Apr 2021

When I Knew My Endo Was Real

  • By: Samantha Denäe

Throughout our experiences of living with Endometriosis, we are not exempt from the experiences we live through in other areas of our lives. There is life happening everyday as we suffer with the symptoms that Endometriosis brings. Here is a story of how Endometriosis and life happened at the same time and how we fight through it bravely and with resilience. 

"The first time I knew my Endo was real...

Almost three years ago, I woke up in pain and stayed in bed all day. I could barely move. Months earlier I had been diagnosed with IBS, but I knew this was something else. I was experiencing another flare and none of the 8 medications I was taking relieved my pain. The sun was going down and I had been trying to get out of bed all day, at least for a little bit to go grocery shopping, but I just couldn't. I narrowed down the list and I only needed one thing: milk for my son. I eventually broke down and asked my husband to run to the store. He happily obliged, asked if I needed anything and he took our son with him to Target since none of us had been out that day.

I stayed home with my mom, who had moved in with us just a couple of months prior due to her failing health, and tried to breath through the pain. I managed to doze off for a few minutes and then I heard my phone ring. Funny enough, throughout our entire relationship I've consistently missed my husband's calls when I'm home because I tend to keep my phone on silent, but recently had started turning my phone volume up whenever he left the house.

When I answered the phone I heard my husband's voice and I immediately knew something was wrong. He told me he had been pulled over for no reason and that the officer had a warrant for his arrest. He had me on speaker so that I could hear the exchange between he and the officer but suddenly we got disconnected. I immediately jumped on my feet, grabbed some clothes, called my neighbor and asked her to take me to my husband and son.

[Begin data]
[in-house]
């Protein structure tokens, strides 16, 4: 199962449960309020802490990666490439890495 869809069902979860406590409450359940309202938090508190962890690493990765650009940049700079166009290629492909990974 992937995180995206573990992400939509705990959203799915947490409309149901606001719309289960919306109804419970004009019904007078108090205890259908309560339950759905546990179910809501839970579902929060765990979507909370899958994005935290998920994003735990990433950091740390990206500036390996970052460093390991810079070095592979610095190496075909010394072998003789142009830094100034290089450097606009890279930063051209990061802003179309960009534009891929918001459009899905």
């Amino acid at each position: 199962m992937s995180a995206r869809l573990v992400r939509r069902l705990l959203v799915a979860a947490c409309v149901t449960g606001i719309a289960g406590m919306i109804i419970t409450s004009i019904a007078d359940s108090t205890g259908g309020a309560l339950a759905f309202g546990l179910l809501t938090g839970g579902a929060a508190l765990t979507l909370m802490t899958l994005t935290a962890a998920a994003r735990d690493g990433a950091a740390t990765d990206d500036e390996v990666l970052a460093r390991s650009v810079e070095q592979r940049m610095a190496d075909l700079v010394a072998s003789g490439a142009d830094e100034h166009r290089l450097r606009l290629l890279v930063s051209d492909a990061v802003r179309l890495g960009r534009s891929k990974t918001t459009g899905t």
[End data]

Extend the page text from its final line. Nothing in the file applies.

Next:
By the time we got into the car, my husband had called back and told me he was about to be arrested. I could hear my son crying in the background. My adrenaline was pumping through me as I was now in a panic. That 9 minute car ride was the longest car ride of my life. I stayed on the phone so that I could hear everything.

When we arrived my husband was in the back of a police SUV. A second officer had arrived at some point and was standing next to our family car just watching my son cry his eyes out. I ran over to the SUV and saw the pain in my husband's eyes. He said he was okay and told me to get our son and not to cry. I walked over to our car and proceeded to calm out son down. My mother stayed with him while I spoke to one of the police officers about what was going to happen next. My heart was pounding but I spoke calmly and nodded my head before getting into my car and following the police officers to the precinct.

My neighbor took my mother and son home and I proceeded down the dark highway with tears streaming down my face. It seemed like a long drive. The next thing I remember is walking through the huge doors of the building and approaching the metal detector. I was then told to wait to speak to the magistrate. I had no idea who that was or what that meant, but as a young black woman who was waiting to bail her black husband our of jail, there was a sense that I did know and was even familiar with the entire process due to the color of my skin. I was not. I was scared. No, terrified. I was cold, hungry, tired, and now, I was alone. Waiting. Not knowing what was happening to my husband. Two hours passed and I finally saw the magistrate. She spoke fast and again, she spoke to me as if I had been through this process before. I didn't even know where to begin to find a bails bondsman. I called a family friend and without hesitation, she came to sit with me for a while. She waited just in case there were any updates about my husband while I went to the ATM to get bail money. Money we had just put in our savings account. Money we needed. Money I was thankful to have at a time like this.

When I returned, I was told that my husband was being released soon. I waited another 40 minutes before I saw him slowly walk over to me. There was something in his eyes. He was defeated. He was angry. He was sad. I noticed that he was carrying his shoe strings. We hugged for a long time. I don't remember ride home. It was after 2 am when we finally got home. He had bruises from the handcuffs. They served as reminders days after the whole ordeal. He made a video of his experience and his feelings about being wrongfully arrested before we went to bed. I barely slept. My body had just experienced a full on traumatic experience while I was in the middle of an Endo flare. There are no words to express what my body and brain endured that day and the months following.

This was the day I knew my endo was real."

Words from Mrs. Kelly Collins, CP-ICD

Birth & Postpartum Doula, Fitness & Family Consultant

Owner of Best of Both Worlds Doula Services

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